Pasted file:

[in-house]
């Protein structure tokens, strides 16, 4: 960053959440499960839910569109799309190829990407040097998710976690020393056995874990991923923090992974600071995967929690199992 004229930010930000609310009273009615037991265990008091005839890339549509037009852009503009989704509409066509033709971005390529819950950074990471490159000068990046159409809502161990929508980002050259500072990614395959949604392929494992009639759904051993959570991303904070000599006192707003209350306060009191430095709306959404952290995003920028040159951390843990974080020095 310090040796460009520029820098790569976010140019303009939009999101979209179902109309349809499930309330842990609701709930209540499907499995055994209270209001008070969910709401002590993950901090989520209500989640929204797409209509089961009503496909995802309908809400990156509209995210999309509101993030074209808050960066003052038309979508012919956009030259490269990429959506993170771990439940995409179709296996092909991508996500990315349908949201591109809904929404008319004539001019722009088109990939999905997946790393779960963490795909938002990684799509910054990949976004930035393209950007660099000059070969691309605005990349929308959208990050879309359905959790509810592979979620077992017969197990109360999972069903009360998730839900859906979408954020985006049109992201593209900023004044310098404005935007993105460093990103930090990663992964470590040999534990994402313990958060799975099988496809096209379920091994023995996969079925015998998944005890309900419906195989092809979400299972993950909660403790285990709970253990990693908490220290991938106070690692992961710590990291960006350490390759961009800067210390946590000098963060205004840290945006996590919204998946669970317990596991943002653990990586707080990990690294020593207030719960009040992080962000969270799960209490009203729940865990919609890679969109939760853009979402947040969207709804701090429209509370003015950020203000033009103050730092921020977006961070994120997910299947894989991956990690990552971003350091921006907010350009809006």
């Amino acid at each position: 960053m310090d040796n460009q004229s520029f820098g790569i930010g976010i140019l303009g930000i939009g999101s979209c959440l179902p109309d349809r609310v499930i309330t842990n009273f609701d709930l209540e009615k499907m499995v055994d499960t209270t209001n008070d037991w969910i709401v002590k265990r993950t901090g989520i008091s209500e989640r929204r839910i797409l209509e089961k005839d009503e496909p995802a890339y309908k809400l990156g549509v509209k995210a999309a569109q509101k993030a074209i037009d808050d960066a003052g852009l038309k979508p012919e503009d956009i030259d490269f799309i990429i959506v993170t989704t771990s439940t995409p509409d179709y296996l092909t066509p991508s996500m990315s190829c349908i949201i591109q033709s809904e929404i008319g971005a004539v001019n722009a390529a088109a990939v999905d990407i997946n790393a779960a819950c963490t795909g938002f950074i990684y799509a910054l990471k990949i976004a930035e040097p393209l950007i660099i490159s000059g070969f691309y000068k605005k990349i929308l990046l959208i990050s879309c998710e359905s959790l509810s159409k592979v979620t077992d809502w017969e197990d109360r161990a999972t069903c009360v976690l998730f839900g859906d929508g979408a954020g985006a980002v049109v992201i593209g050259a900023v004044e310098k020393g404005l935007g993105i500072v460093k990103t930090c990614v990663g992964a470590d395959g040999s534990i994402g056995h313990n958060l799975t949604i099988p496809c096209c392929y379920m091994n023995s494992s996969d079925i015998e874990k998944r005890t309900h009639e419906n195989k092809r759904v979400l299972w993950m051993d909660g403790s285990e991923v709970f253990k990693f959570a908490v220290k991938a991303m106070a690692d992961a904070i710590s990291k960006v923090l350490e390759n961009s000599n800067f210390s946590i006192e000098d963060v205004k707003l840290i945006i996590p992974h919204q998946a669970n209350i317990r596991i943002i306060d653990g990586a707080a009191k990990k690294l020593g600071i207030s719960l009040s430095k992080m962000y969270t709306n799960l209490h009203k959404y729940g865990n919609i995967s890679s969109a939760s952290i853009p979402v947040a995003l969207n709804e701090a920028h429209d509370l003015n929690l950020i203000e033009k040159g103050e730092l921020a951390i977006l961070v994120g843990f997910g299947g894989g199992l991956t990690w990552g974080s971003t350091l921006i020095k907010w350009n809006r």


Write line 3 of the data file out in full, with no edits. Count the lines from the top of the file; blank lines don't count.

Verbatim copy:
């Amino acid at each position: 960053m310090d040796n460009q004229s520029f820098g790569i930010g976010i140019l303009g930000i939009g999101s979209c959440l179902p109309d349809r609310v499930i309330t842990n009273f609701d709930l209540e009615k499907m499995v055994d499960t209270t209001n008070d037991w969910i709401v002590k265990r993950t901090g989520i008091s209500e989640r929204r839910i797409l209509e089961k005839d009503e496909p995802a890339y309908k809400l990156g549509v509209k995210a999309a569109q509101k993030a074209i037009d808050d960066a003052g852009l038309k979508p012919e503009d956009i030259d490269f799309i990429i959506v993170t989704t771990s439940t995409p509409d179709y296996l092909t066509p991508s996500m990315s190829c349908i949201i591109q033709s809904e929404i008319g971005a004539v001019n722009a390529a088109a990939v999905d990407i997946n790393a779960a819950c963490t795909g938002f950074i990684y799509a910054l990471k990949i976004a930035e040097p393209l950007i660099i490159s000059g070969f691309y000068k605005k990349i929308l990046l959208i990050s879309c998710e359905s959790l509810s159409k592979v979620t077992d809502w017969e197990d109360r161990a999972t069903c009360v976690l998730f839900g859906d929508g979408a954020g985006a980002v049109v992201i593209g050259a900023v004044e310098k020393g404005l935007g993105i500072v460093k990103t930090c990614v990663g992964a470590d395959g040999s534990i994402g056995h313990n958060l799975t949604i099988p496809c096209c392929y379920m091994n023995s494992s996969d079925i015998e874990k998944r005890t309900h009639e419906n195989k092809r759904v979400l299972w993950m051993d909660g403790s285990e991923v709970f253990k990693f959570a908490v220290k991938a991303m106070a690692d992961a904070i710590s990291k960006v923090l350490e390759n961009s000599n800067f210390s946590i006192e000098d963060v205004k707003l840290i945006i996590p992974h919204q998946a669970n209350i317990r596991i943002i306060d653990g990586a707080a009191k990990k690294l020593g600071i207030s719960l009040s430095k992080m962000y969270t709306n799960l209490h009203k959404y729940g865990n919609i995967s890679s969109a939760s952290i853009p979402v947040a995003l969207n709804e701090a920028h429209d509370l003015n929690l950020i203000e033009k040159g103050e730092l921020a951390i977006l961070v994120g843990f997910g299947g894989g199992l991956t990690w990552g974080s971003t350091l921006i020095k907010w350009n809006r």